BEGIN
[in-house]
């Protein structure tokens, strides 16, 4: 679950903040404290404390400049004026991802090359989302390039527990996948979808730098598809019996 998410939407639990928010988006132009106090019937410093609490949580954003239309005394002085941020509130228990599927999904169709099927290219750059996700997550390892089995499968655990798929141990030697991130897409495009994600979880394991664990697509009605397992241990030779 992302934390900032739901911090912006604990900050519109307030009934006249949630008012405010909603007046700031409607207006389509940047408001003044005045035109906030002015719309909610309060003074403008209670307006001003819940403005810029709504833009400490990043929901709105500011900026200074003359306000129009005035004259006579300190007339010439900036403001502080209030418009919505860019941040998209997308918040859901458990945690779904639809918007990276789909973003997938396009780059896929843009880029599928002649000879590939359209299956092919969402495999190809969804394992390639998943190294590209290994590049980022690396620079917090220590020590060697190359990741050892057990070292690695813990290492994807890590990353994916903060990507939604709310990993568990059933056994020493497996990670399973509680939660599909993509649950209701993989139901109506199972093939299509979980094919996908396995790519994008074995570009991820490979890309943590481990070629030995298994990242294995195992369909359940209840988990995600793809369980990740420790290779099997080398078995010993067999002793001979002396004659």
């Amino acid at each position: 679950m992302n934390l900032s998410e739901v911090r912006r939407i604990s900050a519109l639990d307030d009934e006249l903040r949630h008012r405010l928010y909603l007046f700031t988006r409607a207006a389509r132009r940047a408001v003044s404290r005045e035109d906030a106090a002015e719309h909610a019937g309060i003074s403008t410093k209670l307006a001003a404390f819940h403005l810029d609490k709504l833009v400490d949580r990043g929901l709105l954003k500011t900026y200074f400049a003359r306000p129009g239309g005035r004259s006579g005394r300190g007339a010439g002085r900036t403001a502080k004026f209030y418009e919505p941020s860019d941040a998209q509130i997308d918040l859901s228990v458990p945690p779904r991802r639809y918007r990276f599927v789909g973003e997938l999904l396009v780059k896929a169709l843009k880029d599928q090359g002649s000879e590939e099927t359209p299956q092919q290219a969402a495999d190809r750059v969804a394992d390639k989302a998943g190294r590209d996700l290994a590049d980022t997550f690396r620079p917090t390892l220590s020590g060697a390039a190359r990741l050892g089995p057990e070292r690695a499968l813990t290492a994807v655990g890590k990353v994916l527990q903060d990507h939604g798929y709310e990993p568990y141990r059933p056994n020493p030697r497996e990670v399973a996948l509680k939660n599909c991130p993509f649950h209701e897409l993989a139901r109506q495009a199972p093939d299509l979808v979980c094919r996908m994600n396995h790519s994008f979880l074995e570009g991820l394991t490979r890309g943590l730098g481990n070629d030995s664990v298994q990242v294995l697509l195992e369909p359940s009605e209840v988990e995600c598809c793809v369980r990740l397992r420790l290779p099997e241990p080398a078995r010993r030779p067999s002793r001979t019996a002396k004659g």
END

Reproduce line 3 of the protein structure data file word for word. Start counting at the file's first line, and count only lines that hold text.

């Amino acid at each position: 679950m992302n934390l900032s998410e739901v911090r912006r939407i604990s900050a519109l639990d307030d009934e006249l903040r949630h008012r405010l928010y909603l007046f700031t988006r409607a207006a389509r132009r940047a408001v003044s404290r005045e035109d906030a106090a002015e719309h909610a019937g309060i003074s403008t410093k209670l307006a001003a404390f819940h403005l810029d609490k709504l833009v400490d949580r990043g929901l709105l954003k500011t900026y200074f400049a003359r306000p129009g239309g005035r004259s006579g005394r300190g007339a010439g002085r900036t403001a502080k004026f209030y418009e919505p941020s860019d941040a998209q509130i997308d918040l859901s228990v458990p945690p779904r991802r639809y918007r990276f599927v789909g973003e997938l999904l396009v780059k896929a169709l843009k880029d599928q090359g002649s000879e590939e099927t359209p299956q092919q290219a969402a495999d190809r750059v969804a394992d390639k989302a998943g190294r590209d996700l290994a590049d980022t997550f690396r620079p917090t390892l220590s020590g060697a390039a190359r990741l050892g089995p057990e070292r690695a499968l813990t290492a994807v655990g890590k990353v994916l527990q903060d990507h939604g798929y709310e990993p568990y141990r059933p056994n020493p030697r497996e990670v399973a996948l509680k939660n599909c991130p993509f649950h209701e897409l993989a139901r109506q495009a199972p093939d299509l979808v979980c094919r996908m994600n396995h790519s994008f979880l074995e570009g991820l394991t490979r890309g943590l730098g481990n070629d030995s664990v298994q990242v294995l697509l195992e369909p359940s009605e209840v988990e995600c598809c793809v369980r990740l397992r420790l290779p099997e241990p080398a078995r010993r030779p067999s002793r001979t019996a002396k004659g």